Friday, April 22, 2011

When Technology Is Awesome (Instead Of Sucks)

I'm not a technophile by any stretch. I'm not, despite what some of my friends might tell you, a Luddite either.

I love things like BitTorrent for giving me the ability to get hundreds of live shows from my favorite musicians. I hate texting - with its inherent passive-aggressiveness - and fact that everyone seems to just disappear in to their hand held device in lieu of actually interacting with people or maybe even reading a book.

I love that I can burn mix CDs instead of spend hours making a mix tape. I hate that iPods are ruining music and the way we listen to it. (And they are, don't even try to argue that point with me.)

I love Facebook. I hate Facebook.

The point is, I do love a lot of the technological advances and how they make our lives - or at least mine - better. I don't love it just for technology's sake like so many people seem to.

But there are some moments that happen as a direct result of 21st Century technology that make me just think, "Wow, this is so awesome."

I had recently fallen in love with a song on YouTube that I found due to a link from a singer-songwriter from Manchester that I met in Harlem one night. (Full story about that meeting here.) The song is Train Driver by a band called Becca and The Broken Biscuits, who are also from Manchester (I think). I really haven't been able to get enough of this song it is just so brilliant and catchy.

I've also been taking guitar lessons at the Old Town School of Folk Music the last year or so. I really wanted to learn how to play Train Driver. And because Becca has a Facebook page I was able to drop her an email and ask her to give me instructions on how she plays it. She sent me an email with some chord shapes, her tuning for the song and where she puts the capo. Then I took it to my guitar teacher who was able to translate guitar-speak in to something a bunch of amateurs could figure out.

So I got to fall in love with a song because of YouTube, by a Manchester, England band that really never would have had a way to share it with the rest of the world without already being an established act with a record label. I was able to get the songwriter to help teach me how to play the song because I was able to contact her through the internet.

None of these things could have happened fifteen years ago. How would I have ever heard a song that doesn't get played on the radio where I live? How would I ever have kept in touch with a random singer-songwriter from overseas that I met in a club one night in New York, for him to tell me about another cool artist? How would someone get in touch with a performer to ask them how they play their song?

Even better, after turning my guitar teacher on to this piece of music - he fell in love with it himself and told me he saw why I sought out Becca to learn how to play such a special song - and getting the class to learn it, I put up the video camera to record us playing it. I then loaded it on to YouTube and sent the link to Becca so she could see it.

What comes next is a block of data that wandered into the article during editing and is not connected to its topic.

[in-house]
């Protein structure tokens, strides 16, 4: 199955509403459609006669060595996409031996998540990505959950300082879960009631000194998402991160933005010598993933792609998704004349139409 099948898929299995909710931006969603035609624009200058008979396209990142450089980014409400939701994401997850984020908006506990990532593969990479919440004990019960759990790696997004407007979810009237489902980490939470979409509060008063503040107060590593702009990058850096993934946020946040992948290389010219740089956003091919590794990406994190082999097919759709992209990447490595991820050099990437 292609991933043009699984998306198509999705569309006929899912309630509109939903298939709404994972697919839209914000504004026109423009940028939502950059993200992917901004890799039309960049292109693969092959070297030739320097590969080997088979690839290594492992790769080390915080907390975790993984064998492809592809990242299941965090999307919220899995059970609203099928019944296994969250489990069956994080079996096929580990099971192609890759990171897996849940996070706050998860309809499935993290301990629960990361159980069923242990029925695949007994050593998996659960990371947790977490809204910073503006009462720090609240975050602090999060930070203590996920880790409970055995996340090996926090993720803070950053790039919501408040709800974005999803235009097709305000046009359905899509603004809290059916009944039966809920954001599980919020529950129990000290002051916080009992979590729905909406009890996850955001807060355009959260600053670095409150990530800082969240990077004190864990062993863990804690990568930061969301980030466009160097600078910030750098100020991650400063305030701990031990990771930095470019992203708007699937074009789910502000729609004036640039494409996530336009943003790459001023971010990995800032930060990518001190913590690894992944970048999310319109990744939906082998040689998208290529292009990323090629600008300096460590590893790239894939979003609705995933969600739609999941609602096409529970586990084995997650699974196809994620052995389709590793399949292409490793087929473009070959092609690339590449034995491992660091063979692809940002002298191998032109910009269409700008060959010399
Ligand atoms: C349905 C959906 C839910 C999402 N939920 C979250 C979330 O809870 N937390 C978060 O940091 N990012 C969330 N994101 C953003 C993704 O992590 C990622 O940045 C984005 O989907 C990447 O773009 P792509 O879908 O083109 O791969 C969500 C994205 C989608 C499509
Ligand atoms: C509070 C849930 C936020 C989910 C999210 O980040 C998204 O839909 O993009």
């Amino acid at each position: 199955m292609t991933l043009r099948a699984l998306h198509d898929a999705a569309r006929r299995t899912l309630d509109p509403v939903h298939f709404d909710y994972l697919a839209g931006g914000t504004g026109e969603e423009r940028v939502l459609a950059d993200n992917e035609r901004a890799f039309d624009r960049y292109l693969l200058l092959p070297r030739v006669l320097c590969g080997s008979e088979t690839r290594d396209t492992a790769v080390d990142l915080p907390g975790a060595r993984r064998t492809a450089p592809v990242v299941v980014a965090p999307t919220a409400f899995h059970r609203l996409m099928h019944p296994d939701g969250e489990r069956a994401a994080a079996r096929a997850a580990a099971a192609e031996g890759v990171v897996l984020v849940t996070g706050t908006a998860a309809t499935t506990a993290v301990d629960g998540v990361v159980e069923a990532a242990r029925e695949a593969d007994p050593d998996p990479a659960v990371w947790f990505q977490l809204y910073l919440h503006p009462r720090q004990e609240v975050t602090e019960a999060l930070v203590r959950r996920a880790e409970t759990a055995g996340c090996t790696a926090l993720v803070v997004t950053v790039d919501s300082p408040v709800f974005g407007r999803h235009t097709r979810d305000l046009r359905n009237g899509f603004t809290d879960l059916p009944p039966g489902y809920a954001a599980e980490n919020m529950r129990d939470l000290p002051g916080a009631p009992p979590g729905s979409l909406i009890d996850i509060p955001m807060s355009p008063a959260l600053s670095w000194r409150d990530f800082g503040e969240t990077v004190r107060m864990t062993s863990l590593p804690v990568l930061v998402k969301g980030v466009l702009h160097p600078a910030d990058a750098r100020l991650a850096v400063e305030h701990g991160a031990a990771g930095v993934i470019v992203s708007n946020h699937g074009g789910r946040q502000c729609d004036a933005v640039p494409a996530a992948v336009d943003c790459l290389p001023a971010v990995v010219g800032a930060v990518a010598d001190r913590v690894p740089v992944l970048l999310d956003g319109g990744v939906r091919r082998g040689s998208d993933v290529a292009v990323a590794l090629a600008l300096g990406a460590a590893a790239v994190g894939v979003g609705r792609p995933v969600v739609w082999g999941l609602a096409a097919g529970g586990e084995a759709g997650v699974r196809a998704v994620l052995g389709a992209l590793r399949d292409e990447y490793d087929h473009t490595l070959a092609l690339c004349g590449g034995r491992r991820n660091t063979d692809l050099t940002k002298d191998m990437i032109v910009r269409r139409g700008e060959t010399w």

Her response was beautiful. She loved that a group of people thousands of miles away learned how to play her song and said she was moved.

And the internet age had a lot to do with making it happen.

But at the end of the day it was still about human connection. No, I hold no odd delusion that Becca and I are now really good friends or something. We've never met in person, but she has been very sweet to a random fan who emailed her. And that's pretty cool.

But even though technology helped to facilitate this chain of events, it was at the end of the day about people connecting with people. Al Baker played a set of music in a club in Harlem that blew me away, I went up to tell him how much I loved his music, he joined my friend Joe and I at our table, I bought him a bunch of beers (I had won a bunch of money earlier that day on a TV game show - yes, really - and was celebrating) and he gave me his CD.

Al and I stayed in touch on email and Facebook, he eventually posted a link to Becca's video and I listened to the song over and over and over. I emailed Becca to learn the song, took it to my guitar class, my guitar teacher loves the song too, we share it with other students in the class and many of them really get in to it. Becca's YouTube hits almost double. (Though, to show what a stupid place the world can be, Becca's got a couple thousand hits compared to, say, Rebecca Black's gazillion or whatever).

We as a class then get the opportunity to show an up-and-coming performer how much we love one of her songs by playing it for her. Several people start asking if it's possible to bring Becca to visit the Old Town School. The whole thing warmed my heart and made me feel great about my fellow humans.

It's all about how we use our modern devices. Do we disappear in to our iPhones, never looking up to even see others? Do we spend twelve hours a day in a dark room playing online video games or ranting on message boards - or worse, comment sections of articles?

Or do we do something else? Something that makes us feel more connected, in a much more real way.

Below is Becca and The Broken Biscuits' Train Driver video, then the video I filmed and sent her. (Better to click the link at the top of each screen and watch in YouTube's site, these videos never fit on my blog page)